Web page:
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      Prosecutors in Bradley Manning trial focus on cables leaked to WikiLeaks

      Bradley Manning

      Prosecutors in the court-martial of an Army private who leaked classified information are focusing on the U.S. diplomatic cables he has admitted sending to WikiLeaks.

      The trial of Pfc. Bradley Manning, a former Fort Drum solider, resumed Thursday at Fort Meade, near Baltimore.

      Lawyers for Manning can offer evidence contradicting the government's assertion that he revealed classified information in a leaked battlefield video from Iraq, a military judge said Thursday.

      The judge, Army Col. Denise Lind, took judicial notice of the document during Manning's court-martial. Judicial notice is a preliminary step toward admitting evidence.

      The document is an assessment by a former U.S. Central Command official of video showing a 2007 U.S. helicopter attack in Baghdad that killed at least eight people, including a Reuters news photographer and his driver. His assessment was that the video should be unclassified.

      That contradicted evidence offered by prosecutors. They have presented an assessment from a Pentagon official that the video revealed military tactics, techniques and procedures.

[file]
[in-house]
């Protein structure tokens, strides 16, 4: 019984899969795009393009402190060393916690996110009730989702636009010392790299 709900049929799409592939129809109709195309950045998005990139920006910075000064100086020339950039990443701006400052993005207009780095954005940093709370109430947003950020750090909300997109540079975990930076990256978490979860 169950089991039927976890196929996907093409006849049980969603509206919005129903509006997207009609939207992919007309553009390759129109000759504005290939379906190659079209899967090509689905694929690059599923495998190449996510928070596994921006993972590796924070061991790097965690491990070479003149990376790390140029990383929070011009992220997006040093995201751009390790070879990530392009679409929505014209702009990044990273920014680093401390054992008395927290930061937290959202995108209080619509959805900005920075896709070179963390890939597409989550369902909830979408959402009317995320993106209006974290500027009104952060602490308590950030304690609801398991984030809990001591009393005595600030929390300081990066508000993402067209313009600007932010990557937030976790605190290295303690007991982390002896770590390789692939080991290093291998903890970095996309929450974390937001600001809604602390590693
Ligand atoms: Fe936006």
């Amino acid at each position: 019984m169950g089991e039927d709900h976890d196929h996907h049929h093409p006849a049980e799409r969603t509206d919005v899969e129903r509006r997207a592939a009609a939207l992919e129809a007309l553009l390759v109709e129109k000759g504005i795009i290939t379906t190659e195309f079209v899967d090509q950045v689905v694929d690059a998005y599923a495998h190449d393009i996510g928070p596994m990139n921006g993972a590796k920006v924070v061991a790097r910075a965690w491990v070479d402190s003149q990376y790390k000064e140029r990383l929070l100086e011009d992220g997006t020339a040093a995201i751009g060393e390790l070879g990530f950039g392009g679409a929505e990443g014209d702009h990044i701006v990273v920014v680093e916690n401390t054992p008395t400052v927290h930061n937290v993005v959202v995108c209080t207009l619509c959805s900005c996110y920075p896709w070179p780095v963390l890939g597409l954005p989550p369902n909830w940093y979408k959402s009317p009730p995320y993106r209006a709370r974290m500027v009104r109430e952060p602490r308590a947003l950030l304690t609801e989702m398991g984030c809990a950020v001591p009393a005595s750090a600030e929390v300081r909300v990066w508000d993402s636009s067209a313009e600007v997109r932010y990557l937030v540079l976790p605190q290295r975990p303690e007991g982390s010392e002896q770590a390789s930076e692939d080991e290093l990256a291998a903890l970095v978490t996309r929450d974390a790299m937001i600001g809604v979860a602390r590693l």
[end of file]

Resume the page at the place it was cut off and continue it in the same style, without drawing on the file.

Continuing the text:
Manning has acknowledged he gave the video to the anti-secrecy website WikiLeaks but denied revealing national defense information.

      Manning is being tried at Forte Meade Army base outside Baltimore on charges including aiding the enemy, which carries a potential life sentence.

      The developments came as prosecutors were focusing Thursday on U.S. diplomatic cables that Manning has admitted sending to WikiLeaks. The proceedings were continuing during the afternoon.

      On Wednesday, a former State Department official testified on cross-examination that the agency's computer network would have given a soldier with Manning's top-secret security clearance unrestricted access to the cables. The government alleges he stole them.

      The cables included candid and sometimes embarrassing assessments of foreign leaders and governments. State Department officials say the disclosures endangered lives and threatened national security.

      Manning has said the cables exposed U.S. hypocrisy. His supporters say a leaked cable revealing America's half-hearted support for Tunisia's government helped trigger the Arab Spring uprisings.